Archive for the ‘Research’ Category


I attended the premiere of the Breathing Fire documentary on last May’s search for the Livens Large Gallery Flame Projector at Mametz (Somme) last night at the home of the Royal Engineers – Brompton Barracks in Chatham. Many of the team involved came from all over the country and it was good to meet up again with them and to catch up with the officers, NCOs and sappers who had been such an integral part of the dig.

A replica flame projector stands between the marquees

The Corps had excelled themselves once again and three marquees had been erected to provide appropriate cover from the rather unwelcome showers that greeted us on arrival. These also housed the bar, tables and a good deal of information on the dig site including photographs and biographical details of Captain WH Livens and his various weapons of war. To add an authentic note to proceedings there were several serving soldiers kitted out in Great War period uniforms. The most impressive element was a small scale replica of the flame projector (approximately 12 ft long) which had been buy cheap tramadol in uk constructed in the square. Apparently it had been tested and could fire flame 30ft but this was (perhaps wisely) considered a bit of a risk with so many civilians around and so remained benign all night.

Even the showers could not dampen the evening

After canapés and bubbly we all made our way (via the red carpet) to the auditorium and after welcoming speeches we sat down to watch the long, international version of the ‘Breathing Fire’ film. A break was provided halfway through with time for ice-cream and then afterwards a curry supper was provided.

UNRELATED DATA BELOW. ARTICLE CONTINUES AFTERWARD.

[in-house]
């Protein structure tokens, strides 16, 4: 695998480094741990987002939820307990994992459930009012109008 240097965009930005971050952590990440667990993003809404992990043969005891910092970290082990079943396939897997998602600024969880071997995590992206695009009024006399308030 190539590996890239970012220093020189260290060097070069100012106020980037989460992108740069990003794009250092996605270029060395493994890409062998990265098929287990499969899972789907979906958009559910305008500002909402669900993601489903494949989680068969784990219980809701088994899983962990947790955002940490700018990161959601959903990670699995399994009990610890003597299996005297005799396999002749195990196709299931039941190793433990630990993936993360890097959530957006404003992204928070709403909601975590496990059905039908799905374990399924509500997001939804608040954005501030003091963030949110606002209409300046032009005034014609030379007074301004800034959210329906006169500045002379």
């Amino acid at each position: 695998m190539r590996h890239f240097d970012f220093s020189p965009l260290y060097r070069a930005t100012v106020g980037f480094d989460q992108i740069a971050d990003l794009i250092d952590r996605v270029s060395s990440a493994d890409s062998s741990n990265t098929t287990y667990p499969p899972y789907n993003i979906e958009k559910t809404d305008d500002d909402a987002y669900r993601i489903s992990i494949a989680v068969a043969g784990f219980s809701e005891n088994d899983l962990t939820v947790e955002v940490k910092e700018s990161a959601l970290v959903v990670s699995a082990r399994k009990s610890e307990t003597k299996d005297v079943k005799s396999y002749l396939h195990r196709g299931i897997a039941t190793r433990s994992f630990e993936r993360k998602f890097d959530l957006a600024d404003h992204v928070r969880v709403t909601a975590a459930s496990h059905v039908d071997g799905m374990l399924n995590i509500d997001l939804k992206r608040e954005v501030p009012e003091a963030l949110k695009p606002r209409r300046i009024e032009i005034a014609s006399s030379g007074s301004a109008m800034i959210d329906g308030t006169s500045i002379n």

The auditorium during the ice cream break

As the film highlights the skills of the Royal Engineers – in 1914-18 and nowadays too – it was well received by all. The evening was held in aid of the Army Benevolent Fund and was a resounding success with approximately 250 people attending. My thanks to all of those personnel who were part of the project and yesterday evening – it has been a remarkable experience to have been involved.

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Update – 13 April 2011.

A detailed blog on the birth, evolution, research & structure of the Livens Flamethrower project with maps, plans and images can now be read here:

The Time Team Special dig at Mametz – the evolution and structure of the project behind the search for the Livens Large Gallery Flame Projector

After much delay and waiting I am pleased to finally announce that the Channel 4 Time Team Special on our archaeological dig for the Livens Flame Projector dig at Mametz, Somme is to be aired at 9pm on Thursday 14 April. The working title was ‘Breathing Fire’ but C4 appear to have retitled it ‘The Somme’s Secret Weapon’. Details can be found via this weblink:

http://www.channel4.com/programmes/time-team-specials/episode-guide/series-6/episode-2

It has been edited down to fill a one hour slot (9pm – 10pm) – a mere 48 minutes of actual programme. I have watched the rough cut of the 83 minute version (for History Television and the international audience) and I thought it moved at great pace. It will be interesting to see quite how the editing team have managed to keep the story whilst cutting so much footage.